Zionsville mayor unapologetic: ‘People should be much more upset about prolific gun violence in our country than about cuss words’ 

Zionsville Mayor Emily Styron

Zionsville Mayor Emily Styron doesn’t regret taking to Facebook to share her outrage about the nation’s gun laws in expletive-laced comments inspired by the May 24 killing of 19 students and two teachers with an assault rifle at an elementary school in Uvalde, Texas. 

She said she woke up the morning of May 27 feeling “overwhelmed with frustration and, honestly, rage,” so when she saw a comment from a Westfield man stating that mental illness is a primary cause of mass shootings, she felt she couldn’t remain silent.  

“I was tired of listening to what he had to say, and I cussed,” Styron said, adding that she cusses routinely. “I don’t understand why we’re not all shouting and cussing over this horrible, horrible situation that happened and that continues to be a narrative for this country.” 

The online back-and-forth began May 26 when Zionsville-based Robert Goodman Jewelers posted about the need for businesses to “put aside profit” and “support candidates who support change.” Later that day, Joel Bardach of Westfield, who does not personally know Styron, made several comments on the post, eventually stating that mass shootings are “a mental illness problem,” that you “can’t get rid of the guns,” that violence in Chicago and New York “prove gun laws alone don’t work” and that there is “no easy answer from anyone.” 

The following day at 2:22 p.m., Styron posted an expletive-laced reply to Bardach from her personal Facebook account. 

“Hey Joel Bardach … [expletive]you. I am so sick and tired of the stupid, useless rhetoric by jack***** like you when it comes to gun regulation. [Expletive] sick and tired of mass murders if (sic) OUR [expletive]CHILDREN… it’s time for the majority who know that gun permits and banning automatic weapons is COMMON [expletive]SENSE. So yeah, [expletive]YOU,” Styron’s post states. 

Styron’s youngest child is the same age as many of the children murdered in Uvalde, and her oldest child wasn’t much older than the children gunned down in 2012 at Sandy Hook Elementary in Newtown, Conn. 

“We have yet another classroom of children mowed down by a gun. I’m [expletive]. I don’t give a damn about thoughts and prayers and the handwringing and ‘We’re so sad about this and mental health.’ This is all crap,” she said. “The problem is the access to guns. For me, when I woke up that morning, I’m like, ‘Who is going to start to challenge these policy makers that refuse to implement sensible, rational gun reform?’”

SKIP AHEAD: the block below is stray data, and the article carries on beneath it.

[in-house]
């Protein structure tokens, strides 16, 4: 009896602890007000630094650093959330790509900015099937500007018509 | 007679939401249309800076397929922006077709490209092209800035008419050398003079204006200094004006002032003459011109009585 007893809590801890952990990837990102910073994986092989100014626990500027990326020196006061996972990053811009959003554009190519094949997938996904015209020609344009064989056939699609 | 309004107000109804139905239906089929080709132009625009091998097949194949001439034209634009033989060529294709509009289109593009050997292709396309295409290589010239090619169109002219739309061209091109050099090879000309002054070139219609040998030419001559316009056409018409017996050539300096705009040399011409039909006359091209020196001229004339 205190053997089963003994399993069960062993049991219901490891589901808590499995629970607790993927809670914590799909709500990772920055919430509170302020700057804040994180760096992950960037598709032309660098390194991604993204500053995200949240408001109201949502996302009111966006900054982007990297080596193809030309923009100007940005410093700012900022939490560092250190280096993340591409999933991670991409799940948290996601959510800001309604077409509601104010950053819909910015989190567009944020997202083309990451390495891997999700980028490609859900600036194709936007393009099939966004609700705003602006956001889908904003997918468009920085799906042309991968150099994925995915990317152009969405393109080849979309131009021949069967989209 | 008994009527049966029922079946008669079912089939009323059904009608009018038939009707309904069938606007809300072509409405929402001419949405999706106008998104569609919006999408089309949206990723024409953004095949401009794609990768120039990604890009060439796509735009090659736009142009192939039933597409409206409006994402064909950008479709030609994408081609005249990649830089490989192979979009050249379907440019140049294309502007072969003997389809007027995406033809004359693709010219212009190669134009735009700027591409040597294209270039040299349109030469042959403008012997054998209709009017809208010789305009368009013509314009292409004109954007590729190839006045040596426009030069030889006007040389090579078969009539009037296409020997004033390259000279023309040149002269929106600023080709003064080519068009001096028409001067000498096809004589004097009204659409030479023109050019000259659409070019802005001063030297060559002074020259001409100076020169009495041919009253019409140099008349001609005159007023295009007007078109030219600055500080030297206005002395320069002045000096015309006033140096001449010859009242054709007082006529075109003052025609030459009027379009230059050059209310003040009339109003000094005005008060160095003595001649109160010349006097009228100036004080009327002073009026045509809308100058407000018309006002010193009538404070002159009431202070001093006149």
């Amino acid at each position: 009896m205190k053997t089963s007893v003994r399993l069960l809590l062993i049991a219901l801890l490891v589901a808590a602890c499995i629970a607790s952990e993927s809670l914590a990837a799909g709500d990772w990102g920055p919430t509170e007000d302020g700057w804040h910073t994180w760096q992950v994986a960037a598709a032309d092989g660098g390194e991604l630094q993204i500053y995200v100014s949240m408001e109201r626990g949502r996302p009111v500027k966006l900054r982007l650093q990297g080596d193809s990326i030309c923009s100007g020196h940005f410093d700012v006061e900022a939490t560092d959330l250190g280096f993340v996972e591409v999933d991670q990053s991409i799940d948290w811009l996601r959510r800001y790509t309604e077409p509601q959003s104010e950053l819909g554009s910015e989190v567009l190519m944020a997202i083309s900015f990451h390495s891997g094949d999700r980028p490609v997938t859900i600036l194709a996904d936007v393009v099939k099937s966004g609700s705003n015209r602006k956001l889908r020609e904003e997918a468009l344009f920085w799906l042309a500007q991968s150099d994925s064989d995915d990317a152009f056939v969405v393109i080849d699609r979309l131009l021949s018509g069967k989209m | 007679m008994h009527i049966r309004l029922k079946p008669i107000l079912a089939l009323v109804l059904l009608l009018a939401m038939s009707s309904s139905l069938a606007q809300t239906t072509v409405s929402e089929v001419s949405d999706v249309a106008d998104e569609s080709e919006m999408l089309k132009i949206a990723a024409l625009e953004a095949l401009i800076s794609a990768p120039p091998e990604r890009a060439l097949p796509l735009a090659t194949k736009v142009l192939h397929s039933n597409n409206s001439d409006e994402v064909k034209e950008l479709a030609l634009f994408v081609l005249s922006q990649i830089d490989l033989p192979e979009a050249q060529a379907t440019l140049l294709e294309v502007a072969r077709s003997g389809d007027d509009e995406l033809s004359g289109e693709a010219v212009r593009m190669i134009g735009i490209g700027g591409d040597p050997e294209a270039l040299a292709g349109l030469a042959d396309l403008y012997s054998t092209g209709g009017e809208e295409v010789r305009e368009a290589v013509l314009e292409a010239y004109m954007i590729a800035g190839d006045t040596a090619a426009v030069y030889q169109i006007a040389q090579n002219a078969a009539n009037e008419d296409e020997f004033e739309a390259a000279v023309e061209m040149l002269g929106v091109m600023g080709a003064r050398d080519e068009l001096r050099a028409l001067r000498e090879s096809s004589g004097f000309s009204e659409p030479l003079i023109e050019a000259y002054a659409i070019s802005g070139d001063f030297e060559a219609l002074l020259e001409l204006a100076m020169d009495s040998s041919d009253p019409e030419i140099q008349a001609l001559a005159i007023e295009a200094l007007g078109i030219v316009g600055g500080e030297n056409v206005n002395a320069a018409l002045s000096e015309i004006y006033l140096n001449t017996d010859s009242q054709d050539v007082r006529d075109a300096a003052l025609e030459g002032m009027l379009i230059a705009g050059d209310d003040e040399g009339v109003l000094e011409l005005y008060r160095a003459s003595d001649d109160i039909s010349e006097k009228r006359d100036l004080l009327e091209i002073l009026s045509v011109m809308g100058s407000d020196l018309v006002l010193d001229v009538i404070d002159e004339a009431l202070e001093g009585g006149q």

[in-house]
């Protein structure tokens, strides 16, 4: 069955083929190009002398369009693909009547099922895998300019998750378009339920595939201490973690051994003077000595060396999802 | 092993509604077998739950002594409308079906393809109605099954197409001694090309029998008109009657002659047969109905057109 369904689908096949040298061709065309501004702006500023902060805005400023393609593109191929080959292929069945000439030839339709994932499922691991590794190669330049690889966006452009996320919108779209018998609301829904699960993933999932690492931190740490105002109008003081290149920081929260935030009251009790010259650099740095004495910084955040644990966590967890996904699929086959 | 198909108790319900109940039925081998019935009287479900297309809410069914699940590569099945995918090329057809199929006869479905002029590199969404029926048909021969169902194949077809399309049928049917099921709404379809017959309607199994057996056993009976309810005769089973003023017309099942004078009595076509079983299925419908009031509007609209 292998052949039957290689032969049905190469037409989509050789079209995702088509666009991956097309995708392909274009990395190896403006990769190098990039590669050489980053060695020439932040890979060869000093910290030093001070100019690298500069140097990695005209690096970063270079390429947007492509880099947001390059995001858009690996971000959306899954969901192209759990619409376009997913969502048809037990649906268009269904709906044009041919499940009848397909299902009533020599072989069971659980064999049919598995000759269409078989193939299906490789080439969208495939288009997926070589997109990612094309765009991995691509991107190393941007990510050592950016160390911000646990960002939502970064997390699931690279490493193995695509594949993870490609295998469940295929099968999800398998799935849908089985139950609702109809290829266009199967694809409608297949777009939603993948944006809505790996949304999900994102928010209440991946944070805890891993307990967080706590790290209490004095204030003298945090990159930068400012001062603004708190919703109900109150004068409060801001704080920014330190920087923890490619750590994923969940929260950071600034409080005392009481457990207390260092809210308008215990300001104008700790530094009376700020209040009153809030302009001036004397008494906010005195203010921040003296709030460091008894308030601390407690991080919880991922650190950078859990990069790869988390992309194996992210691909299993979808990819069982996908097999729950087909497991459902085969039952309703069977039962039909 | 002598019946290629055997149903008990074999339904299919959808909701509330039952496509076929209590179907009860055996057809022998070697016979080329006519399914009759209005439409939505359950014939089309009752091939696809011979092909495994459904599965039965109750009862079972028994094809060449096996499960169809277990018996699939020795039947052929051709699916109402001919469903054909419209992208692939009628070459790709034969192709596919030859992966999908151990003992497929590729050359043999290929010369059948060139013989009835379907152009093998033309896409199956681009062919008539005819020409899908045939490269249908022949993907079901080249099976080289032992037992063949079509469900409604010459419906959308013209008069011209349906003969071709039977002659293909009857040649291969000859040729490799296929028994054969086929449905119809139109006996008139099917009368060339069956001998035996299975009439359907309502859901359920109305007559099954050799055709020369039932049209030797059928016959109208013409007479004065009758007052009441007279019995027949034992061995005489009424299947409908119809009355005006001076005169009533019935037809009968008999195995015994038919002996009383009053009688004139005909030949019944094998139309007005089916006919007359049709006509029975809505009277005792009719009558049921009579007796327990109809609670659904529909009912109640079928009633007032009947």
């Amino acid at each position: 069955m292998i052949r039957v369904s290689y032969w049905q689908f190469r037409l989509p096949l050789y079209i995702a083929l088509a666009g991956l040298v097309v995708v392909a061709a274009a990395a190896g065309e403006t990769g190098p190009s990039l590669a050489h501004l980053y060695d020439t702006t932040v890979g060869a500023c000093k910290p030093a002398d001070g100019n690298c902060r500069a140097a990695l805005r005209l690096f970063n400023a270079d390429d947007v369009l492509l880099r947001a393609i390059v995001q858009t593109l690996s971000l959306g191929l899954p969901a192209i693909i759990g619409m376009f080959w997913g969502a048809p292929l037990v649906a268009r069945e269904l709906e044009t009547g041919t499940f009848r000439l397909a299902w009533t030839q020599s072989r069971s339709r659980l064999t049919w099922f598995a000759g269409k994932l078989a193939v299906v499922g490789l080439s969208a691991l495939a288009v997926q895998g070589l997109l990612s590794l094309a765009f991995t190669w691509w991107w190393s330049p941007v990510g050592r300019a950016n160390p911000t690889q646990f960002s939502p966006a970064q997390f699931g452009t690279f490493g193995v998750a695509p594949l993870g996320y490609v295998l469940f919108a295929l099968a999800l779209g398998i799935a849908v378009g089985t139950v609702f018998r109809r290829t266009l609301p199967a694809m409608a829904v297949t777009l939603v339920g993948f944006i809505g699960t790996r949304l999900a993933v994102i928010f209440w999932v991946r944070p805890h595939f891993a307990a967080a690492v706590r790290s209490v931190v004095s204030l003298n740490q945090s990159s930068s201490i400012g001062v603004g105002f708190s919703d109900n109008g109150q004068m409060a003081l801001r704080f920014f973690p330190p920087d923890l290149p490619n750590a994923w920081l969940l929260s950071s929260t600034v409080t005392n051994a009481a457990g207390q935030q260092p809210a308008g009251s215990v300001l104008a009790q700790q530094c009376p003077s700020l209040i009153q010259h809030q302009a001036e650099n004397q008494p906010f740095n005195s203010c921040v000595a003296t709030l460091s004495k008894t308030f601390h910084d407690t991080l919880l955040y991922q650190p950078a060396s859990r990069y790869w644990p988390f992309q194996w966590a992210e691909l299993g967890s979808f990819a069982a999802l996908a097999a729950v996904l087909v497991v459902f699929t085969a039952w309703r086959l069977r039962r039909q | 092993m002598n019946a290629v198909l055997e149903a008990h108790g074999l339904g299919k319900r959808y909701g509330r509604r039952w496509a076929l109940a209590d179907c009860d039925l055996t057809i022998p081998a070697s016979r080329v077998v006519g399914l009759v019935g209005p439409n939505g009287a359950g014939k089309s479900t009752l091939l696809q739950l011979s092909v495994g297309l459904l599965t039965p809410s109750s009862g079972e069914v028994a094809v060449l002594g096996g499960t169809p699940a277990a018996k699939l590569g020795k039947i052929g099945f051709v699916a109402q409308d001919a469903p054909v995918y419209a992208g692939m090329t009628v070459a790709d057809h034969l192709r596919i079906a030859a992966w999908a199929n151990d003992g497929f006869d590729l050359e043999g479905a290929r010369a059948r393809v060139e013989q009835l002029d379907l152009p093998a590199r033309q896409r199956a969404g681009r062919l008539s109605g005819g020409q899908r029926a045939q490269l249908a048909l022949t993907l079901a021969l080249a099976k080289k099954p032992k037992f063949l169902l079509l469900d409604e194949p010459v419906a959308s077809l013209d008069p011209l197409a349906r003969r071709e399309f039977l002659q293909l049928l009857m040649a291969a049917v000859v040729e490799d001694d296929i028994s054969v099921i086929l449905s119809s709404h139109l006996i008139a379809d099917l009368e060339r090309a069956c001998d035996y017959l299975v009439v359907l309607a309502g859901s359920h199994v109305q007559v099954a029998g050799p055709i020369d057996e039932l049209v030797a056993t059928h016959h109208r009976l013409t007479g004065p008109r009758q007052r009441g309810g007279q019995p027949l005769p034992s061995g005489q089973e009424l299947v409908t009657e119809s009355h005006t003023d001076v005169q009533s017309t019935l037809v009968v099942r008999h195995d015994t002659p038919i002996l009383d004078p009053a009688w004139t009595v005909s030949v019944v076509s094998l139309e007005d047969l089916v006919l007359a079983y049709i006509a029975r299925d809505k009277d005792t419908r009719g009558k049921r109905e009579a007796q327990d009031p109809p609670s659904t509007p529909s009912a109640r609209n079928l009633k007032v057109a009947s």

Robert Goodman, a self-described liberal who owns Robert Goodman Jewelers with his wife, Rose-Marie, said he often uses his business Facebook page to post about issues he finds important. He said he supports Styron’s message and doesn’t have a problem with the language she used to get it across. 

“I think Emily has done us all a service. She has done something politicians won’t do, because they’re worried about being re-elected,” Goodman said. “Here we have a politician who says what she feels from her heart and what worries her and that’s concerning her when her child goes to school, and she said it with language that emphasizes it and shows her (strong feelings).” 

The Goodmans declared their store a gun-free space in April 2021 to show their support for stricter gun laws and dissatisfaction with existing ones. But, like Styron, he believes substantial change is most likely to occur by electing legislators willing to tighten gun laws. 

As Zionsville mayor, Styron said she works with the police department to reduce the likelihood of gun violence by ensuring officers are well trained in responding to dangerous situations and ensuring they can be a resource for community members about gun safety.  

Stryon said she wants to use her platform to encourage people who support gun reform to run for elected offices that can make meaningful changes. She said she has no desire to run for office beyond the local level. 

“The most important thing, from my perspective, is to orient the conversation back around how are we going to make meaningful gun laws that are going to make our community safer?” Styron said. “I spoke my mind, not a hidden agenda, and I think people should be much more upset about prolific gun violence in our country than about cuss words.” 


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